Overall Rating


Nordkette3 out of 5 based on 1 reviews
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  • Would Revisit
Europe Tours
Wagner Custome Skis

Innsbruck Ski Resorts

Axamer Lizum
Schlick 2000
Stubai Glacier

     Nordkette Ski Trail Map
  • Nordkette Ski Trail Map
  • Vertical (m)
    860m – 2,256m (1396m)
  • Average Snow Fall
  • Lifts (7)
    1 Funicular
    2 Cable car
    2 Chairs
  • Opening Dates & Times
    Late November to Mid-April
    8:30am to 5:30pm
  • Terrain Summary
    Runs - 19km (incl. routes)
    Longest run – 5km
    Advanced - 28%
    Intermediate - 65%
    Beginner - 7%
  • Lift Pass Price
    Day Ticket 19/20
    Adult – approx. €36.50
    Child – approx. €21.90
    Child u/6yr - Free
    Innsbruck (Olympia Ski World) Ski Resort Map
  • Innsbruck Ski Resorts Map

Nordkette - Reviews

Nordkette - Reviews

Is Nordkette the World's Most Bizarre Ski Hill?

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Is Nordkette the World's Most Bizarre Ski Hill?


Visited Nordkette twice in season 2019. The first time, snow was fresh, visibility rubbish & all the good slopes were closed due to avalanche hazard! Of course, the next day as we left Innsbruck, the sun was out, and it looked sensational from down in the valley (aaaargh!)

The second time was on my last day in Europe & it provided one of the most bizarre (but instructive) ski experiences I have ever witnessed.

A balmy, sunny Sunday on the last day of March, it was as though Nordkette was providing Innsbruck with the equivalent of what in Australia or other coastal nations would have been a day at the beach. By mid-morning, traffic snarls & cable car lift queues combined with a festive atmosphere at Hungerburg. Families & groups jostled in the lift line, all armed with deck chairs, 60cm long ‘big foot’ skis, sleds, spades, blankets & all the other accoutrements of a fun Sunday picnic in the outdoors. The number of ‘big foot’ style short skis had me utterly intrigued on the way up the first cable to Seegrube.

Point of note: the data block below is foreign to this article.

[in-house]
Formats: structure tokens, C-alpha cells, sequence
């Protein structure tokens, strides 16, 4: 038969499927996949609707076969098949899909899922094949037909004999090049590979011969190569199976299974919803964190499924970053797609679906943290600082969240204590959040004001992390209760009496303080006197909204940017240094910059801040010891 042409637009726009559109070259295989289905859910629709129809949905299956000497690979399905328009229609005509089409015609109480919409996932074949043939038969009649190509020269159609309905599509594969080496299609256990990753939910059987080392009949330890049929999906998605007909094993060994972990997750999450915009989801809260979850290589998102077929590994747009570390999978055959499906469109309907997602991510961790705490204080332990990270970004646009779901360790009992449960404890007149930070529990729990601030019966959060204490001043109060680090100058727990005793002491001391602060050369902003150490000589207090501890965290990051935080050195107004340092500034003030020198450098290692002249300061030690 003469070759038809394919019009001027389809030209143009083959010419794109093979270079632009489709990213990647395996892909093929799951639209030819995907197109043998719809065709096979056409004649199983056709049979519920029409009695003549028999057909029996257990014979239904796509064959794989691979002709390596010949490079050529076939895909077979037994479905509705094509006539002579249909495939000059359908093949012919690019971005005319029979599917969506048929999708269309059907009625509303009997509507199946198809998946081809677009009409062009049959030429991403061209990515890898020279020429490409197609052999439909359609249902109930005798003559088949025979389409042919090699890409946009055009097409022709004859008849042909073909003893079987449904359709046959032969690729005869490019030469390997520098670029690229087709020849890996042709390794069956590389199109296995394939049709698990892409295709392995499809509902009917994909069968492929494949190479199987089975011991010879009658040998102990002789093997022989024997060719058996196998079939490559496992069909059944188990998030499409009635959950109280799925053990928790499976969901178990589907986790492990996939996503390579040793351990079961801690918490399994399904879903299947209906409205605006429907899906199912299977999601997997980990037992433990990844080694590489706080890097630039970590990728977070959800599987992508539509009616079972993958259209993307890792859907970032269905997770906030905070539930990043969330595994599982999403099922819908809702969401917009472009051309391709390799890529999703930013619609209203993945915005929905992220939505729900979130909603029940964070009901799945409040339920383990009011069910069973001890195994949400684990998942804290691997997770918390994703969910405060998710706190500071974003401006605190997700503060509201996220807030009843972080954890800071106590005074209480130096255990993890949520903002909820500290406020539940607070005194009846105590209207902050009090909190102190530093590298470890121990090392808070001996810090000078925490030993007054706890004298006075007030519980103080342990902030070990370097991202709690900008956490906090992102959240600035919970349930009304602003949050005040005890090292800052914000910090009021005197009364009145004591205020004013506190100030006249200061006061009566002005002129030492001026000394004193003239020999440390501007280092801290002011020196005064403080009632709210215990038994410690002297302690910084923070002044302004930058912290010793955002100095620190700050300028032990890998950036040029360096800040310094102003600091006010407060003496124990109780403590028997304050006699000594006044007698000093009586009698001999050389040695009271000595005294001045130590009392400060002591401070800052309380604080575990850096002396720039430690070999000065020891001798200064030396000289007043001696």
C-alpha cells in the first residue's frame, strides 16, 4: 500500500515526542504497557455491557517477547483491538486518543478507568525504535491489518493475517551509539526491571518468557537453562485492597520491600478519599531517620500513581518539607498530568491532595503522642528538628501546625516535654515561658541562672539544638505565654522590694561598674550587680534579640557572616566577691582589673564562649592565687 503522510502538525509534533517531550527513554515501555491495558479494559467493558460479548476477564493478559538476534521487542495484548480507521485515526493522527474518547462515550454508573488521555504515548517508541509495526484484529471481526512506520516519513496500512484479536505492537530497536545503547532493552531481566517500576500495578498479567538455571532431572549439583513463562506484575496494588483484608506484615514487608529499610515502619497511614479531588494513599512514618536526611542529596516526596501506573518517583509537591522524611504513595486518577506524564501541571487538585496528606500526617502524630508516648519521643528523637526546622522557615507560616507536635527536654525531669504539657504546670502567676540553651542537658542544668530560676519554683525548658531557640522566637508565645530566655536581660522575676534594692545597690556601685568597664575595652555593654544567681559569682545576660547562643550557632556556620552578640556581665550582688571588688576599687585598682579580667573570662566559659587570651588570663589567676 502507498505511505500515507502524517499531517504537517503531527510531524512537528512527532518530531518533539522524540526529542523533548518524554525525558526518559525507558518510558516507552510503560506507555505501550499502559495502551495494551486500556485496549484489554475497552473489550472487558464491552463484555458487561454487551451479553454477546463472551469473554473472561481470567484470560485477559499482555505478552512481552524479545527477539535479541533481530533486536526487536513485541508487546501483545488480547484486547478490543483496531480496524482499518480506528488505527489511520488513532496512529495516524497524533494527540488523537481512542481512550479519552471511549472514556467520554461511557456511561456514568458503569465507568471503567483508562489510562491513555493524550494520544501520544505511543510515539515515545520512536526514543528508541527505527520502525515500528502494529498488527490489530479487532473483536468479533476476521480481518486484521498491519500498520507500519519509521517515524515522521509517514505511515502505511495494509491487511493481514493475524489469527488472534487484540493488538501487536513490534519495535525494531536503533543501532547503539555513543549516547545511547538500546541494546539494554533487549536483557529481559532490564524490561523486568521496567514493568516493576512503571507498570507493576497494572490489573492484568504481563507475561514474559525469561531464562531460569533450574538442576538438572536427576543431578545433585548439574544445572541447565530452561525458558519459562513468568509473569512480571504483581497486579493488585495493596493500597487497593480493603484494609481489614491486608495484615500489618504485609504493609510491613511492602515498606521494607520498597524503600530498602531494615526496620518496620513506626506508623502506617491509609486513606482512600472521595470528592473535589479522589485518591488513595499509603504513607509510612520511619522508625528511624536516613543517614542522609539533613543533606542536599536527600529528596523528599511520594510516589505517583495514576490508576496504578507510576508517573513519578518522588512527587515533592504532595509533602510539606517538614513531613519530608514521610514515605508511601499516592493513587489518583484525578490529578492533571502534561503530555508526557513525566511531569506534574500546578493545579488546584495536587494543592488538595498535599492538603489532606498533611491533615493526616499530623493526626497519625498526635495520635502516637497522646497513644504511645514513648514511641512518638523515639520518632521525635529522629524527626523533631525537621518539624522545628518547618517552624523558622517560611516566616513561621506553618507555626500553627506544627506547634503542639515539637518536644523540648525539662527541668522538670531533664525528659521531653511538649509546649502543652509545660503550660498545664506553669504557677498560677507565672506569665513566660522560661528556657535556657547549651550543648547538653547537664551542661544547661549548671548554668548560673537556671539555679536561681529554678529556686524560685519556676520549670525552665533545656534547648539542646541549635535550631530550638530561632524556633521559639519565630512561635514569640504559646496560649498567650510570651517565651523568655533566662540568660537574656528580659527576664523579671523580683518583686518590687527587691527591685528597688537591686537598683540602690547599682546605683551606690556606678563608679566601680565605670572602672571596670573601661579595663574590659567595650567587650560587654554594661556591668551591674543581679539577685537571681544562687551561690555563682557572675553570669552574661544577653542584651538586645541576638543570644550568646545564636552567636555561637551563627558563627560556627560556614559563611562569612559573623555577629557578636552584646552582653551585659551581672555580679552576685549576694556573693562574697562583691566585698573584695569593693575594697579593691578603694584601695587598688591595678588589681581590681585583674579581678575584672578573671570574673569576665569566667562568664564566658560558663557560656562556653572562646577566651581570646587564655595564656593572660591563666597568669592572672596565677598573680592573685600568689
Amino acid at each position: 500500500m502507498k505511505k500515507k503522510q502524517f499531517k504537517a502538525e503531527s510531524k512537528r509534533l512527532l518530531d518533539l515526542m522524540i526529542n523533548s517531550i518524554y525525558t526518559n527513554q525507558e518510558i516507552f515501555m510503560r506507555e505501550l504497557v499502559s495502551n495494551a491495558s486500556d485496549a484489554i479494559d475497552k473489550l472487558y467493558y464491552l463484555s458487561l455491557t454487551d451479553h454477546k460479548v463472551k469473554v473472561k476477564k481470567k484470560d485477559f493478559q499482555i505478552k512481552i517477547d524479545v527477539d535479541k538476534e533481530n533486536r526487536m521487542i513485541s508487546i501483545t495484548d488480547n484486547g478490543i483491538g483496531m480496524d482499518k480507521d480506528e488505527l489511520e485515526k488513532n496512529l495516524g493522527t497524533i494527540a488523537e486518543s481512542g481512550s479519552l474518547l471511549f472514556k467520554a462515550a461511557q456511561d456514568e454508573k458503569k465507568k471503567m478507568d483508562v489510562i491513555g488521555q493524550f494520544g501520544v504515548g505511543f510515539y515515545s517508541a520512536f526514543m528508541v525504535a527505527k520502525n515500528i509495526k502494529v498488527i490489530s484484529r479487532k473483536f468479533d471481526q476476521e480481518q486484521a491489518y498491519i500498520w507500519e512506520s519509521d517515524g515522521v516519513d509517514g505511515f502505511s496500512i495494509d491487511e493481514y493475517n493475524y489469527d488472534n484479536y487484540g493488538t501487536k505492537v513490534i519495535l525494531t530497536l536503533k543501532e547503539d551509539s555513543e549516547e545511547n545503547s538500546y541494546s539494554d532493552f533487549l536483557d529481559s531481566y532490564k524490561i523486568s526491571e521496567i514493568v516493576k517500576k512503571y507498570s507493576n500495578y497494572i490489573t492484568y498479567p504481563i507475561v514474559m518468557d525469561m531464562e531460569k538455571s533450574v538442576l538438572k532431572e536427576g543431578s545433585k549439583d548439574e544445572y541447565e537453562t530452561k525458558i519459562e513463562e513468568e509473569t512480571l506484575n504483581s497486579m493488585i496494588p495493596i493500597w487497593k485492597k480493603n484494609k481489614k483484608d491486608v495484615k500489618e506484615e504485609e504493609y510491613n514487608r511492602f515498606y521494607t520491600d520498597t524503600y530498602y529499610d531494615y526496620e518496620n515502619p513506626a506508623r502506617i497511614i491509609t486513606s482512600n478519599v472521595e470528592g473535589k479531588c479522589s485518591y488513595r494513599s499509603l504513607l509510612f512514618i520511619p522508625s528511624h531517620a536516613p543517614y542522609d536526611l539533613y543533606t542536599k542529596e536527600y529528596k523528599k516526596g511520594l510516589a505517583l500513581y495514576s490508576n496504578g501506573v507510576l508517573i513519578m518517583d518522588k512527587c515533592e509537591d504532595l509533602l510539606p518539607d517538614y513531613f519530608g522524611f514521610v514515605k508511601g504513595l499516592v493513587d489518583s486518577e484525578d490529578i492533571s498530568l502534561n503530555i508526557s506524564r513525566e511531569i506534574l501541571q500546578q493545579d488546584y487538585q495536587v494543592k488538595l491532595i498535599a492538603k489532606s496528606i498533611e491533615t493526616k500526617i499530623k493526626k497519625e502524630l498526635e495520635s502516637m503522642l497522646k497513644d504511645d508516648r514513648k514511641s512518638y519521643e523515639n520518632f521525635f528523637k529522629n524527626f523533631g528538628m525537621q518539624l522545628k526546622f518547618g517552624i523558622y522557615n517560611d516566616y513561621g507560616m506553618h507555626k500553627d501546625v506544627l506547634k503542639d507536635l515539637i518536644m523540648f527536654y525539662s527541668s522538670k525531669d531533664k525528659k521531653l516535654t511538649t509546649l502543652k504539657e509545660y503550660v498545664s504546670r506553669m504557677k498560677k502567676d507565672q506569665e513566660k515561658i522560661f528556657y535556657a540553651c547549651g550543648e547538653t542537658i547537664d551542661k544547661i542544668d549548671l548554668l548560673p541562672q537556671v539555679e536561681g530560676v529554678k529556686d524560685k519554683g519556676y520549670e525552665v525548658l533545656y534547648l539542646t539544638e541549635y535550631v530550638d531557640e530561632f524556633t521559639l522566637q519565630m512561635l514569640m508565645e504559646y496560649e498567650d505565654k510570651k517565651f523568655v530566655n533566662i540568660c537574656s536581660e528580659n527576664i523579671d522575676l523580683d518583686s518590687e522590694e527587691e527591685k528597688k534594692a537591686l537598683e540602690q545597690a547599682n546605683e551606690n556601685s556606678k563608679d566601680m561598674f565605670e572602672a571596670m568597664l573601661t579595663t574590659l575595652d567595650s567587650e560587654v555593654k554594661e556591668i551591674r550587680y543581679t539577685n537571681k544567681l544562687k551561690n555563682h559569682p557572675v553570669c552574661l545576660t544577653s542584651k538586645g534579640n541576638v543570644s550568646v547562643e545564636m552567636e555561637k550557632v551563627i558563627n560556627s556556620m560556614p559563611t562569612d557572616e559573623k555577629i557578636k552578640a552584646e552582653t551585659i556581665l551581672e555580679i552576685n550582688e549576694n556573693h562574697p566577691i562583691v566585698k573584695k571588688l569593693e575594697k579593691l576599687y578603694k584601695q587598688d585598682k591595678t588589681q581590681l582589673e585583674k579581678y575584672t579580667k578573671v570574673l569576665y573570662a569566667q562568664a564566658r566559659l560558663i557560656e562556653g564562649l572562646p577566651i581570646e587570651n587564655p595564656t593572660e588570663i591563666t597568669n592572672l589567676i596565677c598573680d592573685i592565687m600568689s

At Seegrube the mystery was solved. The entire ski area (compact that it is!) was covered in groups glissading straight down the couloirs & slopes or through waist to head-deep trenches on their short, non-edge, metal base big foots. Further up the mountain, big footers as young as 6 or 7yr were hurtling off cornices, lookout points & anything else, dropping into 50o couloirs & ski routes that are rated as some of the steepest marked routes in Europe. The sheer courage & audacity of the locals on these short wax-less skis was flabbergasting. The soft Spring snow allowed for some modicum of control. Some were even cranking out some impressive turns. They ALL made me feel soft on my big fat skis. (A bit of research reveals all this hedonistic pleasure to be an Innsbruck specific Spring snow pastime called Firngleiten or Figln for short.)

Away from the slopes, the scene was reminiscent of Australia’s famous Bondi Beach on a hot sunny day. The big Igloo & Cloud 9 ski bars were pumping. Families were reclining on loungers & mats, children (if not jumping off the terrace & skidding down the hill) were playing in the snow with shovels, shirts were off, sun tans were worked on, drinks were drunk to excess.

Those not straight-lining the couloirs on bigfoots, were getting air in the short but substantial park …….albeit on proper skis or snowboards.

It is clear that Nordkette has its place in the ski world. Perched magnificently high above Innsbruck, the mountain has deep snow, steep terrain, long descents in mid-winter, spectacular views & easy access via public transport. The north-aspect backcountry looks magnificent (we merely scoped it out). Skiing here on a powder day is fabulous, but so it is also fabulous in late March….

One of the most bizarre ski resort experiences ever; and we’ve had a few. Kudos to you Innsbruck – most instructive indeed!